How DHS fell silent when a hack threatened the U.S. power grid
A month after hackers blacked out power in western Ukraine, a team of U.S. security experts touched down in Kiev to piece together the extraordinary assault.
Interviews, cellphone video evidence and a crash course in Soviet-era grid equipment helped the dozen or so Americans untangle the Dec. 23, 2015, cyberattack on three utilities. The investigators traveled thousands of miles with one big question in mind: Could the methods used to hack the Ukrainian power distributors, or the hidden code behind the strike, pose a threat to the U.S. electric grid?
But two days into the five-day mission, analysts working in an opaque intelligence aggregator at the U.S. Department of Homeland Security reached their own conclusion. The Ukraine case did not pose any particular risk for U.S. systems, according to a Jan. 27 DHS memo marked “For Official Use Only.”
Weeks later, a separate branch of DHS flipped that conclusion on its head, delivering the first in a series of stark warnings to electric utilities and other operators of U.S. critical infrastructure.
The conflicting and drawn-out response to the hack has triggered pointed criticism about DHS’s ability to deliver cyberthreat intelligence outside the walls of government. The agency is supposed to spread the word about fast-moving online threats to the networks that underlie everything from the bulk power grid to car factories. But in the case of the Ukraine hack, the first of its kind, it took two months for DHS to disclose lessons from the incident and three more months to provide additional guidance accounting for the attackers’ techniques.
“There was a credible threat to the U.S. grid, with realistic mitigations that could have been applied, and instead [DHS] decided to sit on the information,” said Robert M. Lee, founder of Dragos Security LLC and a co-author of an influential SANS Institute analysis of the Ukraine case.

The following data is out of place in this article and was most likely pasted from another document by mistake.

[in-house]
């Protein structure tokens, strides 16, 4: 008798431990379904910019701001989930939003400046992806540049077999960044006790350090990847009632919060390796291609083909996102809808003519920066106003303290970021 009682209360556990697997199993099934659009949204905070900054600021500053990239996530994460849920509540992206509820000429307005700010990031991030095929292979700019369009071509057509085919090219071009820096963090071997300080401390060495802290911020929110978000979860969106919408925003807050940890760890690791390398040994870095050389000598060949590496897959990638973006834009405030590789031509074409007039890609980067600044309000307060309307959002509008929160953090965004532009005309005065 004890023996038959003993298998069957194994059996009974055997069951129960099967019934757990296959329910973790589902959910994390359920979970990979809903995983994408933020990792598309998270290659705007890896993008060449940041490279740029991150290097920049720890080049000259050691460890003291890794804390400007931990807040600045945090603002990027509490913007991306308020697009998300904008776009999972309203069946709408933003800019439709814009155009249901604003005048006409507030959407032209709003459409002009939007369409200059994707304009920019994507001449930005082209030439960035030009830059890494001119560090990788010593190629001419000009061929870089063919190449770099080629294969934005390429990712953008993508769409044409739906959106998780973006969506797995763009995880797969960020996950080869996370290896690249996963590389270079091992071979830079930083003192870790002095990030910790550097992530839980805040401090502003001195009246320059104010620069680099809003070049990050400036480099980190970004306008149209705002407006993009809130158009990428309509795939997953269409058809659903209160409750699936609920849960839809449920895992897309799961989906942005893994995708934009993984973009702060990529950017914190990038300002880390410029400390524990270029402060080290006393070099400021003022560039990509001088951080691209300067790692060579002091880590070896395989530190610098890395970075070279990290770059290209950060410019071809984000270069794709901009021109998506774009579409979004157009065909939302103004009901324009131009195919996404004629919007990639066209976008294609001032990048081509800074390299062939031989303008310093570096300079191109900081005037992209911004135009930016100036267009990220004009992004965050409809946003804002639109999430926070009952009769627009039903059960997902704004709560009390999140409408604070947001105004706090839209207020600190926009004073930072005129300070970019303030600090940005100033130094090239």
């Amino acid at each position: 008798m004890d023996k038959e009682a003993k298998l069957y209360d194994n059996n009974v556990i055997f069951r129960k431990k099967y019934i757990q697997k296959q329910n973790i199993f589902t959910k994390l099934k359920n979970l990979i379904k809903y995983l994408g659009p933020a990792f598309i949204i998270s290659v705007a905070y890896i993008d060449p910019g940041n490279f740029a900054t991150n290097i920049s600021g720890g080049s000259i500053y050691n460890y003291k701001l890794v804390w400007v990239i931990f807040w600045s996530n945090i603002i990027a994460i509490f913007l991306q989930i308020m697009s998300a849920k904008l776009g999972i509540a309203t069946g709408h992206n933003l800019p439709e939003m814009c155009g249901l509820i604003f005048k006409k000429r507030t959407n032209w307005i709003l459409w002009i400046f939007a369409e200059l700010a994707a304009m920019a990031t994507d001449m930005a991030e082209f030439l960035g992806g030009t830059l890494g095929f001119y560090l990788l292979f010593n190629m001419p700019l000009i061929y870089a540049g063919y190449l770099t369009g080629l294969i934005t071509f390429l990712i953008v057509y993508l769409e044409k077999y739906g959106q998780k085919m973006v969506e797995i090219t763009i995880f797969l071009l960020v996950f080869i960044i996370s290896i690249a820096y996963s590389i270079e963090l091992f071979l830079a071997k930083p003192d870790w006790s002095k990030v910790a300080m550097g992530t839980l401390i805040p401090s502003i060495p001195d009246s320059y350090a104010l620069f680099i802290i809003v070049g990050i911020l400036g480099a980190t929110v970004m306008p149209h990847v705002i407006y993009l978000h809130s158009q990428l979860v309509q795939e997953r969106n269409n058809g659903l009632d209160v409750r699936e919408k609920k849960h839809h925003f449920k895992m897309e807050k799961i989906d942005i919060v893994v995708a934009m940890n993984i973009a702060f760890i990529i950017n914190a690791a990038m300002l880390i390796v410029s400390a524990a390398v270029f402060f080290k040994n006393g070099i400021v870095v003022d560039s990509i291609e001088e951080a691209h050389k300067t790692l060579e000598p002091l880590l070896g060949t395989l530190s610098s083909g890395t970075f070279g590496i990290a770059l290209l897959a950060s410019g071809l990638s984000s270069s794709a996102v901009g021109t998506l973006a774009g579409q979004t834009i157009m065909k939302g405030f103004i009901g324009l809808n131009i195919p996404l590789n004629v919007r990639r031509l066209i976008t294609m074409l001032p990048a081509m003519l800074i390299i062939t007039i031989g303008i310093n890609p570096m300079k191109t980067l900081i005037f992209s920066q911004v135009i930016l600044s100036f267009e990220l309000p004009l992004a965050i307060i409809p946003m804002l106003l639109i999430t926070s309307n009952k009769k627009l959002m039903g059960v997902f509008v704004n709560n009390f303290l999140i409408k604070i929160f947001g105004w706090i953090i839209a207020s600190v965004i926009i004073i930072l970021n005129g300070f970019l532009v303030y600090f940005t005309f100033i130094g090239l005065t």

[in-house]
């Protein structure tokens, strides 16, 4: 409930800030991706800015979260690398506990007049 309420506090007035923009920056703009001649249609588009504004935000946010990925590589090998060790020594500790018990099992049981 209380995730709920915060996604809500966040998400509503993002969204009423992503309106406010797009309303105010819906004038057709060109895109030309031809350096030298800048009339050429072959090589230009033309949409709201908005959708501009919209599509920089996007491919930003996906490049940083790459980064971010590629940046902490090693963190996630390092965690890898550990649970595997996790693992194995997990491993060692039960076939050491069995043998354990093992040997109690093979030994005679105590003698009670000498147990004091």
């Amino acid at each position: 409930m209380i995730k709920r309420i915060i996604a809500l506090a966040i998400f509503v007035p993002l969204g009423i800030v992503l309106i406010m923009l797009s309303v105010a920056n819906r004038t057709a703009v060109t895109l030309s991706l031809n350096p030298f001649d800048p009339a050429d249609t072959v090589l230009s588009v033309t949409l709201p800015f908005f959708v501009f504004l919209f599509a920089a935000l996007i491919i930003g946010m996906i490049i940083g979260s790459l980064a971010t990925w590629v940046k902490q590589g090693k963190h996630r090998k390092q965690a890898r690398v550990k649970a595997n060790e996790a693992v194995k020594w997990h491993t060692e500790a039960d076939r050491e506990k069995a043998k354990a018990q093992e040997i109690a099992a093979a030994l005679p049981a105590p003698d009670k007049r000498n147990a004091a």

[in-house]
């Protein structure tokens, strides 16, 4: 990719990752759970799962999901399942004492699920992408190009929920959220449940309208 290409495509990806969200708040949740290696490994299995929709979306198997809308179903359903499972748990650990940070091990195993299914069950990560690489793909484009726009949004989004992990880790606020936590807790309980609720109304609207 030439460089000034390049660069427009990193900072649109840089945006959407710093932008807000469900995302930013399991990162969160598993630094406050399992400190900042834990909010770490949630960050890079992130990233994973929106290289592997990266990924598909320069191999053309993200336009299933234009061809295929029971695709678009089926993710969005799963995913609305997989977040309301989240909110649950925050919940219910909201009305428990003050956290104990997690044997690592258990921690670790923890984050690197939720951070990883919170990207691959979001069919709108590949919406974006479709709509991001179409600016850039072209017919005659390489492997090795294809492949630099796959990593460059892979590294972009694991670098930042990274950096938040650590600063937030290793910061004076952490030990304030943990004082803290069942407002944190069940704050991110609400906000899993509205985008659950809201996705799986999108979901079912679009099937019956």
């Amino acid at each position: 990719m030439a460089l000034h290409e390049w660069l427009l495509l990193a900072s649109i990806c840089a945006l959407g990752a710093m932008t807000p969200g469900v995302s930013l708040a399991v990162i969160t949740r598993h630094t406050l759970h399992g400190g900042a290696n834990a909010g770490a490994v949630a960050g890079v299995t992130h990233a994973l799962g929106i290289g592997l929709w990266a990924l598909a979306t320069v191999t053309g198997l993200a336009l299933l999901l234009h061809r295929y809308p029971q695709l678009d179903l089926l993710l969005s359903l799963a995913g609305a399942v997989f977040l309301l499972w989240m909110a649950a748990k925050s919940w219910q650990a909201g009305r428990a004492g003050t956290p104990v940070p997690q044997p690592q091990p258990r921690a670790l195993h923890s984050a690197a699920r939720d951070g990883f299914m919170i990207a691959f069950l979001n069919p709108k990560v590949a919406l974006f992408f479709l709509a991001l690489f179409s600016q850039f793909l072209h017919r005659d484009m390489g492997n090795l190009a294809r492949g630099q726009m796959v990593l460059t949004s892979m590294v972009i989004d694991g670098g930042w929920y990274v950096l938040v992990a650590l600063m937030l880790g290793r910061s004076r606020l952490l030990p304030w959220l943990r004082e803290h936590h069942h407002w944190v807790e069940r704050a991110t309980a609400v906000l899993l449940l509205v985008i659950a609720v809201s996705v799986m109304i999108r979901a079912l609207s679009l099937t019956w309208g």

“In the midst of the first attack on a power grid that was public, there was no public word from the government,” he said.
The war that had been raging in Ukraine for two years was a major source of frustration for U.S.-Russia relations. The agency was struggling to field requests from the utility industry and private analysts to share what the U.S. government considered sensitive information.
Some industry officials had an inside track on earlier attack details, including executives with security clearances and members of the CEO-level Electricity Subsector Coordinating Council, the industry’s principal liaison with the U.S. government on security issues. But the broader power sector would have to wait.
The hackers in Eastern Europe had preyed upon equipment and technological vulnerabilities also present in North America’s energy infrastructure, even repurposing a malware strain that was unearthed in U.S. systems in 2014.
As DHS officials kept largely quiet, utilities relied on private cybersecurity firms and media reports to fill in the blanks about the methods hackers used. Experts say the early lack of widely shared, actionable data could have left some companies exposed. And that has put DHS at the center of concerns about the effectiveness of cyberthreat-sharing from the U.S. government to the private sector, which controls the vast majority of the nation’s critical infrastructure.
“If the U.S. government is seeking to achieve a real partnership with the private sector, what is their value-added proposition?” said Susan Hennessey, a fellow in national security law at the Brookings Institution and managing editor of Lawfare.
Unimportant or ‘imperative’?
DHS was still trying to pin down details of the Ukraine attack a month after it happened.
During the on-the-ground investigation in western Ukraine from Jan. 25 to 29, DHS’s Industrial Control Systems Cyber Emergency Response Team (ICS-CERT) joined representatives from the Department of Energy, the FBI and the North American Electric Reliability Corp. (NERC), which develops and enforces cybersecurity rules for the high-voltage bulk power transmission grid.
The itinerary was secret. But the fact-finding mission came as no surprise, given that the hourslong grid takedown in Ukraine was without precedent in the brief history of cyber conflict. Private security firms had already concluded in early January that evidence pointed to computer hackers, not some other form of sabotage or human error.
Still, officials at DHS headquarters saw no reason to wait for investigators to return from Ukraine before issuing a threat assessment. On Jan. 27, with the investigators on the ground, DHS’s Office of Intelligence and Analysis (I&A) published an analysis titled, in bold letters, “Damaging Cyber Attacks Possible but Not Likely Against the U.S. Energy Sector.”